taking the words of Jesus seriously

We are a divided nation.  We are divided over politics, religion, race, and even our preferred computer brands (PC all the way!), to name just a few.  Some have said we are the divided states of America.  Divided between blue and red states, liberal and conservative, gay and straight, Black and White, documented and undocumented, Fox News and MSNBC.

The church is also divided.  We have over 38, 000 different Christian denominations, many of which are insisting their way of looking at things is THE right way. Instead of giving the world a vision of unity, we are simply mimicking the division and brokenness of the world around us.

When the religious leaders accused Jesus of casting out demons with the power of demons (they literally demonized Jesus), he said, “a house divided against itself cannot stand.”  When we demonize our own brothers and sisters with labels of conservative and liberal, it not only makes us look foolish, it destroys the very foundation of the faith we profess to uphold.

Is there hope for unity?

I believe there is hope, but we have to move beyond labels of conservative and liberal.  The labels don’t make sense anymore and they are manipulated by political and economic interests to our own detriment.  Our faith is used to get politicians elected (whether or not their policies are Christ-like) and make corporations lots of money (I saw Duck Dynasty T-shirts in Christian bookstores). One of the consequences is that we allow political affiliations to determine our theological views.  Instead of letting the Bible challenge and shape our political and economic views, we do the very opposite, and interpret Scripture based on our politics.  When theology and politics become inseparable (whether conservative or liberal) we lose our prophetic voice.  The gospel does not fit into either conservative or liberal labels without compromise.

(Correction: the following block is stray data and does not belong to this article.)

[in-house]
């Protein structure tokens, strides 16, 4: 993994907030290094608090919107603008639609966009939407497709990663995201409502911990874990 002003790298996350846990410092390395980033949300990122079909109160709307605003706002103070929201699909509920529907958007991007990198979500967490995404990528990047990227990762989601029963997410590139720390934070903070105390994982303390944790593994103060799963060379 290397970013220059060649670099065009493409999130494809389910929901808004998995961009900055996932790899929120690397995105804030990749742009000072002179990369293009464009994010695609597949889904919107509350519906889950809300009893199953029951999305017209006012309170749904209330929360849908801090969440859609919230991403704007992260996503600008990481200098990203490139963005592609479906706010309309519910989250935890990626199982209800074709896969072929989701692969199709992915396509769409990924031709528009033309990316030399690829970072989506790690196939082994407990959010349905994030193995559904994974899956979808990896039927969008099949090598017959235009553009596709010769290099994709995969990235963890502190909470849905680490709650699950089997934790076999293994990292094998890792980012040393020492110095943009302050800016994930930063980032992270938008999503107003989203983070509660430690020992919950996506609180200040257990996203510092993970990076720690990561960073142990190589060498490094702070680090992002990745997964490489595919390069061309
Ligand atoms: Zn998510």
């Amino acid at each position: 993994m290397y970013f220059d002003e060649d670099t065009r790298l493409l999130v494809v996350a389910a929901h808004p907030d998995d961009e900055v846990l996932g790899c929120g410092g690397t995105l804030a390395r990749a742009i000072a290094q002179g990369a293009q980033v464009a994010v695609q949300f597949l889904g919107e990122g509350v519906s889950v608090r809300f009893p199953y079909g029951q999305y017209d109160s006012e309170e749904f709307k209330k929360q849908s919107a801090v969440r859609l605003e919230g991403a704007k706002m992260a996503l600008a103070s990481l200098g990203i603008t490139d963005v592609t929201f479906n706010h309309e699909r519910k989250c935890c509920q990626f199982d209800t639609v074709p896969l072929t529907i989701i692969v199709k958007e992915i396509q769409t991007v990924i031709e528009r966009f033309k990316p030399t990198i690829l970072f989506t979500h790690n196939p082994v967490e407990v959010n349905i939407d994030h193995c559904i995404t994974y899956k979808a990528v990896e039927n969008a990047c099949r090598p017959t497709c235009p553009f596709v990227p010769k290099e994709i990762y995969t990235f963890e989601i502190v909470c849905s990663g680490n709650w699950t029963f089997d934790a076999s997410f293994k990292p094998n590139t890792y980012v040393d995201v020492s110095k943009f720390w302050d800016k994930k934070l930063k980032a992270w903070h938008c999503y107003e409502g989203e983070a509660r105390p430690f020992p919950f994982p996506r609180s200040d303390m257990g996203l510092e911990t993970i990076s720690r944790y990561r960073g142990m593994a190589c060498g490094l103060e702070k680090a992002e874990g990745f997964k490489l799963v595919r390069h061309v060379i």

Related: Christian Politics – Speak Truth. Be Truth. That’s It.

When the labels don’t fit

I have a hard time fitting myself within the conservative and liberal spectrum.  I grew up in a Wesleyan holiness tradition and attended a right-leaning evangelical college and seminary.  Since being in Chicago for the last decade, God has really opened my eyes to God’s heart for justice and the racial, economic, and political injustices that exist in our urban cities.  I’ve attended some of the more liberal seminaries in Chicago to seek balance in my own head and heart around what our role as Christians is in engaging the social issues of our time.  My liberal friends think I’m conservative because of my evangelical style and my emphasis on the Bible, and my conservative friends think I’m liberal because I’m always talking about social issues and justice.  I can’t seem to figure out if I’m a conservative liberal or a liberal conservative.

My experience with conservative and liberal Christians is showing me that each side has something to offer us.  The labels keep us from hearing each other and learning from one another.  We are also missing out on important truths.  When we really look at the Bible beyond the labels, we see the Bible emphasizes both personal righteousness (conservative values) and social justice (liberal values), freedom (conservative political ideology) and equality (liberal political ideology), Jesus (conservative theology) and justice (liberal theology)!

By rejecting one side, we end up with a limited view of God, theology, politics, and culture.

The way forward